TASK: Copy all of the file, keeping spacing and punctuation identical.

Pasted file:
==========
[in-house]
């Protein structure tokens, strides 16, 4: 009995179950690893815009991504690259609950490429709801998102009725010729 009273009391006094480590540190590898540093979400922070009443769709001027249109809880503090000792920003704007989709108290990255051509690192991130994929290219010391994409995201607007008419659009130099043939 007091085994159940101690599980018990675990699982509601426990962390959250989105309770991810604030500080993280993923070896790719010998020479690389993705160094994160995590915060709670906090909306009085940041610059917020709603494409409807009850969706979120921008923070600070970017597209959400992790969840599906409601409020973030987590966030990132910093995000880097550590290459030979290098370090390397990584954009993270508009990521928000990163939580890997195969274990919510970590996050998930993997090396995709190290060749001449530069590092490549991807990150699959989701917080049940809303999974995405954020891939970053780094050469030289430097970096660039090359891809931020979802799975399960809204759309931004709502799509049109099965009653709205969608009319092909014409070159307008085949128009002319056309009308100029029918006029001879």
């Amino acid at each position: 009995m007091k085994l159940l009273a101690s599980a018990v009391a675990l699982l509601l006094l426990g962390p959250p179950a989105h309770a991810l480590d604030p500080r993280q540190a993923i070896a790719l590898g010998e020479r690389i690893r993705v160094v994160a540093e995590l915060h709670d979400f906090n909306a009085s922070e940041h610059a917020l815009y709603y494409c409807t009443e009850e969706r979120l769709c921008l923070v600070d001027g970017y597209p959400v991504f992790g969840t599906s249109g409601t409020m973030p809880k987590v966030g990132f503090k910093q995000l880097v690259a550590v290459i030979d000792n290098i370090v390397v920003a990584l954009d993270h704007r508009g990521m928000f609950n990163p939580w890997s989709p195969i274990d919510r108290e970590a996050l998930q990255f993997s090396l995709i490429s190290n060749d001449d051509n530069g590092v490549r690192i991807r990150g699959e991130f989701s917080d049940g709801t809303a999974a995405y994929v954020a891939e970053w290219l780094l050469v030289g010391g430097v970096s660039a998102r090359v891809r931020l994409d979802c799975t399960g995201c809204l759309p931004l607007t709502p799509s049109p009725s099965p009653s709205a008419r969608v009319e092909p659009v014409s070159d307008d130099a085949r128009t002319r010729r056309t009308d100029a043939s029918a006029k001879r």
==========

[in-house]
């Protein structure tokens, strides 16, 4: 009995179950690893815009991504690259609950490429709801998102009725010729 009273009391006094480590540190590898540093979400922070009443769709001027249109809880503090000792920003704007989709108290990255051509690192991130994929290219010391994409995201607007008419659009130099043939 007091085994159940101690599980018990675990699982509601426990962390959250989105309770991810604030500080993280993923070896790719010998020479690389993705160094994160995590915060709670906090909306009085940041610059917020709603494409409807009850969706979120921008923070600070970017597209959400992790969840599906409601409020973030987590966030990132910093995000880097550590290459030979290098370090390397990584954009993270508009990521928000990163939580890997195969274990919510970590996050998930993997090396995709190290060749001449530069590092490549991807990150699959989701917080049940809303999974995405954020891939970053780094050469030289430097970096660039090359891809931020979802799975399960809204759309931004709502799509049109099965009653709205969608009319092909014409070159307008085949128009002319056309009308100029029918006029001879």
């Amino acid at each position: 009995m007091k085994l159940l009273a101690s599980a018990v009391a675990l699982l509601l006094l426990g962390p959250p179950a989105h309770a991810l480590d604030p500080r993280q540190a993923i070896a790719l590898g010998e020479r690389i690893r993705v160094v994160a540093e995590l915060h709670d979400f906090n909306a009085s922070e940041h610059a917020l815009y709603y494409c409807t009443e009850e969706r979120l769709c921008l923070v600070d001027g970017y597209p959400v991504f992790g969840t599906s249109g409601t409020m973030p809880k987590v966030g990132f503090k910093q995000l880097v690259a550590v290459i030979d000792n290098i370090v390397v920003a990584l954009d993270h704007r508009g990521m928000f609950n990163p939580w890997s989709p195969i274990d919510r108290e970590a996050l998930q990255f993997s090396l995709i490429s190290n060749d001449d051509n530069g590092v490549r690192i991807r990150g699959e991130f989701s917080d049940g709801t809303a999974a995405y994929v954020a891939e970053w290219l780094l050469v030289g010391g430097v970096s660039a998102r090359v891809r931020l994409d979802c799975t399960g995201c809204l759309p931004l607007t709502p799509s049109p009725s099965p009653s709205a008419r969608v009319e092909p659009v014409s070159d307008d130099a085949r128009t002319r010729r056309t009308d100029a043939s029918a006029k001879r």